Richard Agee

Genesis 26: Yitzkhak flees a famine, digs wells in Canaan

Yitzhkak (Isaac) seems to have repeated a number of events from Abraham’s life: a famine and claiming his wife was his sister. Yitzkhak also seems to have been obsessed with digging wells, but what should get our attention are messianic symbols of three days of live and death in the ground.

Richard AgeeFamines seem to be very commonplace in our day, but this is only the second famine recorded in all of Scripture. The weather does not control itself. It is not controlled by “Mother Nature” but by the one God of Abraham, Yitzkhak (Isaac) and Ya’akov (Jacob). God brought this famine on the land to cause Yitzkhak to move towards Gerar. 

God is control Yitzkhak’s life because of His promise to Abraham. God physically appeared to Yitzkhak and commanded him not to go to Egypt. God promised to bless Yitzkhak for the sake of the promise to Abraham. He promised the land to Yitzkhak. All the promises to Abraham were ultimately passed to Yitzkhak. Although Abraham had other sons with other wives and concubines, they are not reckoned in the ultimate promise of the Promised Land or the promise to be the ancestors of the Messiah. 

God tells Yitzkhak, “Abraham obeyed Me and kept My charge, My commandments, My statutes and My laws.” 

My charge means that Abraham kept watch over himself and made sure he was walking the same way that God called him to walk. The commandments that Abraham received from God are not the 10 Commandments as we know them, but God did give Abraham obligations, or mitzvahs, or orders to perform. God also gave Abraham the statute of circumcision and other limits to his behavior. Abraham  obeyed and made sure all those under him obeyed as well. God is telling Yitzkhak that he needs to live the same way Abraham lived. 

The next part of the chapter, we read that when Yitzkhak and Rivkah (Rebecca) moved to Gerar, Yitzkhak told the people there that Rivkah was his sister and not his wife.

We don’t know how long Yitzkhak and Rivkah were in the area before the king Abimelech saw Yitzkhak’s excessive familiarity with Rivkah and realized they were husband and wife. Once he realized this, Abimelech implored his people not to harm or molest Yitzkhak and Rivkah but then some time later, Yitzkhak’s household grew to be so powerful that envy of them had taken over. Yitzkhak had more money and possessions than Abimelech himself had so the Philistines threw Yitzkhak’s family out of their territory.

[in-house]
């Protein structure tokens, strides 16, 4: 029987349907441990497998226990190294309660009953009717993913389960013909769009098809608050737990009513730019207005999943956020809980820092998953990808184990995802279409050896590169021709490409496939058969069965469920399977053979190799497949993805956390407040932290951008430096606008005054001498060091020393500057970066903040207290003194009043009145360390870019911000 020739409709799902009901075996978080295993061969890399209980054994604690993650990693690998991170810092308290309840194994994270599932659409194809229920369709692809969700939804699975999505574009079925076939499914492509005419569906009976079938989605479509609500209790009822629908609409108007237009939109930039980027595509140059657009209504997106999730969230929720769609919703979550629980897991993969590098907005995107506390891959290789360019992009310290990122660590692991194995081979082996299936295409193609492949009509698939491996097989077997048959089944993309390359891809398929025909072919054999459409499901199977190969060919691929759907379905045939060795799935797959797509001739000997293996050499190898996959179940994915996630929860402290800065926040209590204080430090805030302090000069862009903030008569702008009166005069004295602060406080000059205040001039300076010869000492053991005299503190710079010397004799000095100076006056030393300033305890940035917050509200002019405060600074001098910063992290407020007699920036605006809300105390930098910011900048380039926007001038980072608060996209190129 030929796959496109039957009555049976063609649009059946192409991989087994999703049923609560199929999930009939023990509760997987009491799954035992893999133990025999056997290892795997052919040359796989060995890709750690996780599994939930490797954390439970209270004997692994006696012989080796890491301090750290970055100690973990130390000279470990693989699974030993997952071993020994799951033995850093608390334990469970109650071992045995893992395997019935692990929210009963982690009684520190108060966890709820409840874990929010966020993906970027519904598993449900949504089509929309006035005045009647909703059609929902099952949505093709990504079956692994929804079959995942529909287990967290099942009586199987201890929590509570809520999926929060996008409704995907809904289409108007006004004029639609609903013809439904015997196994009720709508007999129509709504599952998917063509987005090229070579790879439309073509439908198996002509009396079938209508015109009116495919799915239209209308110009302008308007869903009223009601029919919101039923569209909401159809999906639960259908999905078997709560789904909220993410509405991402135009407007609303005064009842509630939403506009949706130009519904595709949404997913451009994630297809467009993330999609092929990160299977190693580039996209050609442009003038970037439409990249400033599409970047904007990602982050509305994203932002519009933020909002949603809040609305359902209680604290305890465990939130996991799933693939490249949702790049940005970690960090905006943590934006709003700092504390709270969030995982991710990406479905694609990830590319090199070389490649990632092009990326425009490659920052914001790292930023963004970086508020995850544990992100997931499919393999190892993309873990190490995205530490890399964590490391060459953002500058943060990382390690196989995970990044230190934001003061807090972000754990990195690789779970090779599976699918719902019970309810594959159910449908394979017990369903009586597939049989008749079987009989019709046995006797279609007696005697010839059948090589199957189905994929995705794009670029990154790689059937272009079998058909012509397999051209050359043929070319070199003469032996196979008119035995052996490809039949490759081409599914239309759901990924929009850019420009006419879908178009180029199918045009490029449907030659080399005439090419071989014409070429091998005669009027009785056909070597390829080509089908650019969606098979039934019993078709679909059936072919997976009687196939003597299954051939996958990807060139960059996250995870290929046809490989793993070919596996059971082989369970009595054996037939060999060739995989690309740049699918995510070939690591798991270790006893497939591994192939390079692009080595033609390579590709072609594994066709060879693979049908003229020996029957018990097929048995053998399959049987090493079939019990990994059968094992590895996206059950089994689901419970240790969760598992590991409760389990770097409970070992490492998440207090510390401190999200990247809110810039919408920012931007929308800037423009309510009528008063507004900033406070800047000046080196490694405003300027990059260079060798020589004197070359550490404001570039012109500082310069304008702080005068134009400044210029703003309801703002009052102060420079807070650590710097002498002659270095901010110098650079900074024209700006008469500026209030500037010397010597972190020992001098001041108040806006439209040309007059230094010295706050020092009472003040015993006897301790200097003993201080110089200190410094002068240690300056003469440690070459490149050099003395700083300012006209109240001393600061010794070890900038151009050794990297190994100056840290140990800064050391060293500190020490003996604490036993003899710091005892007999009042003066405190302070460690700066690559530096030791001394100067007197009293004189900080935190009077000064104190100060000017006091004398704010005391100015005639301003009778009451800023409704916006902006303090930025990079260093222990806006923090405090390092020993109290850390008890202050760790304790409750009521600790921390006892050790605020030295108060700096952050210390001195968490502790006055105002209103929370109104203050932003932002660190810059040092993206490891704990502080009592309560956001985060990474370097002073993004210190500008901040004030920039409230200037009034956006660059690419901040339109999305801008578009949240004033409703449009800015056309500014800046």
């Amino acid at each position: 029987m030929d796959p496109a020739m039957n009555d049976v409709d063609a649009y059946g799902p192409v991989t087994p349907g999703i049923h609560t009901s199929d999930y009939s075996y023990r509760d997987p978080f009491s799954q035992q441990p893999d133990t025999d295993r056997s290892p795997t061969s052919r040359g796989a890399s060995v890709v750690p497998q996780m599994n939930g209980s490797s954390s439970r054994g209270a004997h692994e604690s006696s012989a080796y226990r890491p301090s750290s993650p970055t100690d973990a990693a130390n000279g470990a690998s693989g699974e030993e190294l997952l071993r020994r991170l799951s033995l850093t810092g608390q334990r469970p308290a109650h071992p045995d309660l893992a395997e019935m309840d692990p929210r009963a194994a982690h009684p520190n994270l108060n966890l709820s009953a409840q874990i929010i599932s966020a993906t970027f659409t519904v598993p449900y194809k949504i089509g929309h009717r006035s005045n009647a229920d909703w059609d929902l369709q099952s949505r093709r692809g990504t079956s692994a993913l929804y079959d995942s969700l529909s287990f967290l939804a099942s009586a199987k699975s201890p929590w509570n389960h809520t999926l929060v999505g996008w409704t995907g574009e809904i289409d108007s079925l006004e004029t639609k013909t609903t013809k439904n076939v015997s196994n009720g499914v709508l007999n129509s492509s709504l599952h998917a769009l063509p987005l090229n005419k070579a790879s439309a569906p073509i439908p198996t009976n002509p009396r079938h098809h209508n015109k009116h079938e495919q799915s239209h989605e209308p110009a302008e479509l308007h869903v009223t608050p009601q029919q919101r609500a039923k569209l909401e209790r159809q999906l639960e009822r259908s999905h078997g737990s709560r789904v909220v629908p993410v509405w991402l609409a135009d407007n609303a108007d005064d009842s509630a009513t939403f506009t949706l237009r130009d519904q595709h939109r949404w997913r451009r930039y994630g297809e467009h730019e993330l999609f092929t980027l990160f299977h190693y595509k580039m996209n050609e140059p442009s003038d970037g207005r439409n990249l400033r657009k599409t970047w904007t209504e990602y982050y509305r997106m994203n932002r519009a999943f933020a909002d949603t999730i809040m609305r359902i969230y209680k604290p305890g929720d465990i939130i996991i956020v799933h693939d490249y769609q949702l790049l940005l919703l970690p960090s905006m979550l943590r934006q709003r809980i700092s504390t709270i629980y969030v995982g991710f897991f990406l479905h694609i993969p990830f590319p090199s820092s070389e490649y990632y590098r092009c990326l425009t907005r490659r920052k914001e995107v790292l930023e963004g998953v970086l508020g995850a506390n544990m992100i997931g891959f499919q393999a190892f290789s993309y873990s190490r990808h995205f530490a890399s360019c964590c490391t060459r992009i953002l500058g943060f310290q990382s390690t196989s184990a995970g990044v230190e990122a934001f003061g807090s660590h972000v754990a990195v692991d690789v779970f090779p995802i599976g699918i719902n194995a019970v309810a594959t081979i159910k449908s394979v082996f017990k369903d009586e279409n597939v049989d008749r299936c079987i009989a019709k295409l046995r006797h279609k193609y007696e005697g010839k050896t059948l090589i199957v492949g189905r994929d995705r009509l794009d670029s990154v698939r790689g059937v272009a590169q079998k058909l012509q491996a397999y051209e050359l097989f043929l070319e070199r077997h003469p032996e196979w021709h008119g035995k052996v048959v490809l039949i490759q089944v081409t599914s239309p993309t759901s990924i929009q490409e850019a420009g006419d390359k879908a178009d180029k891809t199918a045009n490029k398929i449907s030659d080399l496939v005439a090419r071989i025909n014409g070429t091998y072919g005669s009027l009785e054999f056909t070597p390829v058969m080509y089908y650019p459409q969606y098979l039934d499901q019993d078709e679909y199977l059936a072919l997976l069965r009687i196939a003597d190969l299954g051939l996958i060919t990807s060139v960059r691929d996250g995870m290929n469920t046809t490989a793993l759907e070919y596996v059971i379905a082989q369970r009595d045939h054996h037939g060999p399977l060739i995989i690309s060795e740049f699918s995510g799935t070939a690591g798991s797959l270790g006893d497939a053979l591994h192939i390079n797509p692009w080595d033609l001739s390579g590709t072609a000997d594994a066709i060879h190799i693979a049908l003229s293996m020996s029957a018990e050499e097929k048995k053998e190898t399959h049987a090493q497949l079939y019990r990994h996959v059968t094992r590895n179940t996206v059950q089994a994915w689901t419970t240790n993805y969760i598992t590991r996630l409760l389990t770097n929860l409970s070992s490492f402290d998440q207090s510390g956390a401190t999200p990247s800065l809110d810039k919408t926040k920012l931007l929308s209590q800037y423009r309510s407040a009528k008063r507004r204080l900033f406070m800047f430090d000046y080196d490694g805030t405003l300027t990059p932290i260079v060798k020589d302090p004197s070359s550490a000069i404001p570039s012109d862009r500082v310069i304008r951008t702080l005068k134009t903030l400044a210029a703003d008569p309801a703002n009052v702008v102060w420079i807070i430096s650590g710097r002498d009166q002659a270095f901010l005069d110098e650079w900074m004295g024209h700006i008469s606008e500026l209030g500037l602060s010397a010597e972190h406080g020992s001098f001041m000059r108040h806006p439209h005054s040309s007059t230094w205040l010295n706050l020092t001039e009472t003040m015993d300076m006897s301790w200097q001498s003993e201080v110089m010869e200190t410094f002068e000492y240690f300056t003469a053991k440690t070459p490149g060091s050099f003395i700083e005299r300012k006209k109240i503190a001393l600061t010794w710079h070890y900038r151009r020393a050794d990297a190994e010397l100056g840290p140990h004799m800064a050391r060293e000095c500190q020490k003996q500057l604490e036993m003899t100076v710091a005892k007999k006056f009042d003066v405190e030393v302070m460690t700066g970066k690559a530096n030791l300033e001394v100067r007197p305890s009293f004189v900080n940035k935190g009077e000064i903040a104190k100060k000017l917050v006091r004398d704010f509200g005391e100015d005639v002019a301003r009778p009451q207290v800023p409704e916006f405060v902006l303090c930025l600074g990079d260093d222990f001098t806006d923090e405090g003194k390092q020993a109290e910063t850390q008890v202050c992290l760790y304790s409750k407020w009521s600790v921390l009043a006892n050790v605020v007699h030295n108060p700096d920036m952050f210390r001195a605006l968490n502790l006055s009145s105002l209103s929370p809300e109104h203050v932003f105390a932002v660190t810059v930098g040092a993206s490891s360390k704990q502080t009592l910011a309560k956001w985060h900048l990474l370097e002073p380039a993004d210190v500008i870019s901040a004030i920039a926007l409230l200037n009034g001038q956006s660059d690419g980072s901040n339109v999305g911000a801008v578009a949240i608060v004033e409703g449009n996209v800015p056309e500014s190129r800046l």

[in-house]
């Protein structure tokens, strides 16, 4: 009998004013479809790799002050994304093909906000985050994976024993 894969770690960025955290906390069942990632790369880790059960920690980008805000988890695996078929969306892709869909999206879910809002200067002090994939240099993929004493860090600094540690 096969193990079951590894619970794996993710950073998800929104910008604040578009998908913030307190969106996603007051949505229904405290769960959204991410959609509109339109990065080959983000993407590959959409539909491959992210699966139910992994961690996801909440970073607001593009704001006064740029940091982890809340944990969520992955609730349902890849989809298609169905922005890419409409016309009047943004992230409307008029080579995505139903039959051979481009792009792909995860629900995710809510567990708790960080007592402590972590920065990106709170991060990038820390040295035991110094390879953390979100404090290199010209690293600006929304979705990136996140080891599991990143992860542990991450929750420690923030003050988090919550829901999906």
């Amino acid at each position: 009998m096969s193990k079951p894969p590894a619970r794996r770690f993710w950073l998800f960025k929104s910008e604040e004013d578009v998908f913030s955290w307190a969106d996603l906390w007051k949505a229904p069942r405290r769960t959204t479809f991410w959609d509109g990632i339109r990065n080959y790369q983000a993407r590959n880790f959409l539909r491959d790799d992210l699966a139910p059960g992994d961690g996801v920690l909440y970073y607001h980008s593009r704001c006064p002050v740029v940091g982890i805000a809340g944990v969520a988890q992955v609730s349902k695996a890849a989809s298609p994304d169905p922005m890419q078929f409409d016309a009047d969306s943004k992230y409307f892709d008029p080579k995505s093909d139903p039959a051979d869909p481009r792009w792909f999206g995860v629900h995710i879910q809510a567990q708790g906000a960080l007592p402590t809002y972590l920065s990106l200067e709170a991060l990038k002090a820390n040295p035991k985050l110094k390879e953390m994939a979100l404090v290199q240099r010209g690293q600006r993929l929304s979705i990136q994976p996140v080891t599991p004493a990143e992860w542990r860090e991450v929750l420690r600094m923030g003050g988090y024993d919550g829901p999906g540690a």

As Yitzkhak left the area, he found that several of the wells that Abraham had made had been filled in. The Philistines purposefully filled them in after Abraham had died. He reopened the wells of Abraham because he had plenty of men in his entourage to help him do so but the people of Gerar contended with Yitzkhak for most of them. 

Yitzkhak could have responded by going to war against the Philistines and he would have won because Yitzkhak’s household had even more men and money than Abraham had yet he chooses not to fight, but instead moves to another well and kept moving until he returned to Beersheva. This is the first time Yitzkhak built his own altar to God and dug another well there. 

The story of Yitzkhak’s life seems to revolve around these wells. That this pattern is repeated should get our attention. Water is a symbol for life, but wells also represent death and burial. The pattern of three in this story has a Messianic reference. 

After Yitzkhak has settled in Beersheva, Abimelech and his entourage come to visit Yitzkhak. Yitzkhak asks, “Why have you come to me, since you hate me and have sent me away from you?” They acknowledged that God was with Yitzkhak while he was living with them. It appears that Abimelech’s land might have been punished for the ill-treatment they heaped on Yitzkhak and his people. You have to give Abimelech credit, he was smart enough not to want to go against Yitzkhak because he knew that Yitzkhak and Yitzkhak’s God would have won that war handily. He wanted to bring peace back to his land instead. 

After Yitzkhak and Abimelech had exchange their oaths and Abimelech left, Yitzkhak’s servants found another well, in Beersheva, which Yitzkhak called Shibah. 

At the end of this chapter, we learn that Esau married two Hittite women when he was 40 years old. At this point, Yitzkhak is 100 years old.

The number 40 is an important number, symbolic of a time of trial. Noah was in the ark and it rained for 40 days and 40 nights. Yeshua was in the wilderness for 40 days and at the end, he endured a great trial. Moses had to go to the mountain two times for 40 days each to receive the 10 Commandments from God. 

Esau’s marriage with these Hittite women was a great trial for Yitzkhak and Rivkah too. 

Reader: Jeff. Speaker: Richard Agee. Summary: Tammy.


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